Best Practices for Training Cannabis Employees

by | Jul 9, 2021 | Uncategorized | 0 comments

Best Practices for Training Cannabis Employees

You survived the application process and now you’re building your facility, hiring staff, and figuring out the best way to train them. Depending on which state you’re in, you may be required to provide a specific number of training hours prior to an employee beginning work, and a specific number of continuing and refresher training hours annually as well. Many states require you to keep a training log of content and completion dates by employee. Massachusetts, for instance, requires licensees to keep training logs for four years and to make them available to the Cannabis Control Commission upon request.

 What’s the best way to train your cannabis employees? Here’s what you need to know.

Figure out state laws, risks, and best practices

Because there are no national standards for training employees who work in the medical and/or adult use cannabis industry, it’s up to you, the owner, operator, compliance director or department head to figure out the state laws, potential compliance risks, and industry best practices to train your employees. Of course, the goal is not to have your employees just become compliant workers, but brand advocates who enthusiastically follow policies and procedures that best serve your company and customers.

Develop, document, and implement a training policy

Training policies can be as simple as adapting regulation language into a policy. Does state law require four hours of training before an employee begins work? Put that in the policy. Does the state require annual refresher training? If so, that goes in there, too. How about documentation? Figure out what the state requires you to document and put that in the training policy, as well as how long you’ll maintain logs and make them available to the regulating authorities. Finally, develop, document and implement a training system that includes the following elements.

Decide who assigns and ensures training is completed

As with all good systems, set up clear expectations about who is responsible for what. Is the HR manager responsible for initial onboarding and training? Is the department manager responsible for ongoing and annual training assignments? Where does the compliance manager fit in? Develop a training responsibility chart that works best for your company; write it down and share with all stakeholders. 

What are training best practices?

Individuals have different learning styles, so ideally you’ll give employees multiple opportunities to absorb information and learn how information translates to actionable items in day-to-day work situations. Assigning written or recorded materials for initial review, following up with a conversation/discussion about the most important take-aways from assignments, and assigning mentors to guide employees as they take on new tasks are all training best practices.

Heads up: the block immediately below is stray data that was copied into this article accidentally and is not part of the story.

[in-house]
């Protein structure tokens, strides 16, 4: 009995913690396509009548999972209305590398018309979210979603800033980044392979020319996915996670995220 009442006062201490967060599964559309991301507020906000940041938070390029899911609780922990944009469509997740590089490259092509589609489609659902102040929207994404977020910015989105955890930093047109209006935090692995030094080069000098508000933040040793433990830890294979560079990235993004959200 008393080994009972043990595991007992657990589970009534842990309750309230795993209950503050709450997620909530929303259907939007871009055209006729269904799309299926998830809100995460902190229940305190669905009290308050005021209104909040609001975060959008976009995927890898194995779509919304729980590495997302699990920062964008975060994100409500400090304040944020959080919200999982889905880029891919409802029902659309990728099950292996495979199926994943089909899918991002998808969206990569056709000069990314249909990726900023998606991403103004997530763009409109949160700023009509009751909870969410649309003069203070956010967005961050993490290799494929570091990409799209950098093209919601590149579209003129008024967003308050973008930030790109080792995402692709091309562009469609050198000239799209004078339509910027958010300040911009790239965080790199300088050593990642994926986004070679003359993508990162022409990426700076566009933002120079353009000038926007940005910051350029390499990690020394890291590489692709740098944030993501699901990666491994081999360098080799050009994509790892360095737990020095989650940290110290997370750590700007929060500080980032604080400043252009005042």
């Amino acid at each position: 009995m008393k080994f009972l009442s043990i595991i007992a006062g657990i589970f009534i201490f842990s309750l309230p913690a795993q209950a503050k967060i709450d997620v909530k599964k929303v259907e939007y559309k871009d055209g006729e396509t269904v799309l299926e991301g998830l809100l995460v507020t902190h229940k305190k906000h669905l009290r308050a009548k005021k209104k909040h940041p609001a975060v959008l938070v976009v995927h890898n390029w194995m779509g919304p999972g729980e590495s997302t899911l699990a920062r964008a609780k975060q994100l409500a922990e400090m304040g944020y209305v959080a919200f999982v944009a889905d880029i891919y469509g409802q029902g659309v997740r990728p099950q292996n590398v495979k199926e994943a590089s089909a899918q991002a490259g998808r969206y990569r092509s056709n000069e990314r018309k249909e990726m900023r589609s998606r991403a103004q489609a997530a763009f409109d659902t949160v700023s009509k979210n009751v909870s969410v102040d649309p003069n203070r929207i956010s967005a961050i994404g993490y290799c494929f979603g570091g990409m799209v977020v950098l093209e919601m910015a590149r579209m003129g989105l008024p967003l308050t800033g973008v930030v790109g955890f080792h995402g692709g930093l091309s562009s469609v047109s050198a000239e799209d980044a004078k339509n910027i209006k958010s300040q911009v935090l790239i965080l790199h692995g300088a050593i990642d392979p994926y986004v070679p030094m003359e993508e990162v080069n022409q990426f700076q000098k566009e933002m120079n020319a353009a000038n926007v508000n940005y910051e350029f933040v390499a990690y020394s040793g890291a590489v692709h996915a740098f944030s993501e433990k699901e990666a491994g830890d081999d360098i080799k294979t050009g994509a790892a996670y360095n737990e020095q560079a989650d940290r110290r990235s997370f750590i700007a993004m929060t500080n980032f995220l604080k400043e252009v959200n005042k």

What’s the follow-up policy?

It’s easy to assign a regulation, reference document or video, policy or SOP to an employee, but who ensures s/he/they actually read and understood how the assignment applies to his/her/their daily, weekly, and monthly responsibilities? Ideally, the department manager or a lead employee will touch base after training, evaluate additional training needs, and work with the employee until s/he/they is competent and comfortable taking on new assigned tasks and responsibilities. 

How do you establish and maintain accurate training records?

There are many options to help your organization establish and maintain accurate training records. Software platforms like ProCanna make it easy to assign, track, and document compliant training procedures. With ProCanna, your organization’s trainers can print and send applicable cannabis regulations, documents such as CDC handwashing guidelines, or even a customized report or plan prepared by a hired third-party consultant. Best of all, ProCanna tracks when an employee has completed the training and delivers date and time stamped training reports that can be downloaded, printed, and emailed right from the platform. No matter how you document training, be sure to maintain the log in an easily accessible format that can be shared with internal stakeholders and external regulatory authorities.

Should I outsource my employee training?

As with most decisions, there are pros and cons to outsourcing cannabis employee training. For companies with financial resources, contracting with an organization to train your employees may be a wise investment. There are many cannabis training providers: a quick Google search for “cannabis training” brings up pages of viable alternatives. If you’re inclined to outsource training, take the time to evaluate and vet your options. Are you purchasing a printed book of procedures? An online system? In-person training sessions? Consider testing outsourced training options by committing to one department or certificate program. If you’re pleased with the outcome, you’re ready to establish a longer-term partnership. If you’re not pleased with the outcome, try another company until you find the provider that provides the training that makes the most sense for your company and employees.

In the end, training is an opportunity to create compliant brand ambassadors who will develop positive, long-term relationships with your customers and business partners. 

If you’d like information on how ProCanna can simplify and deliver a training system that will optimize your operations and satisfy state regulatory requirements, visit our landing page or text/call 207-400-9584. We’re your boots-on-the-ground, we-got-your-back training, operations, and compliance team!

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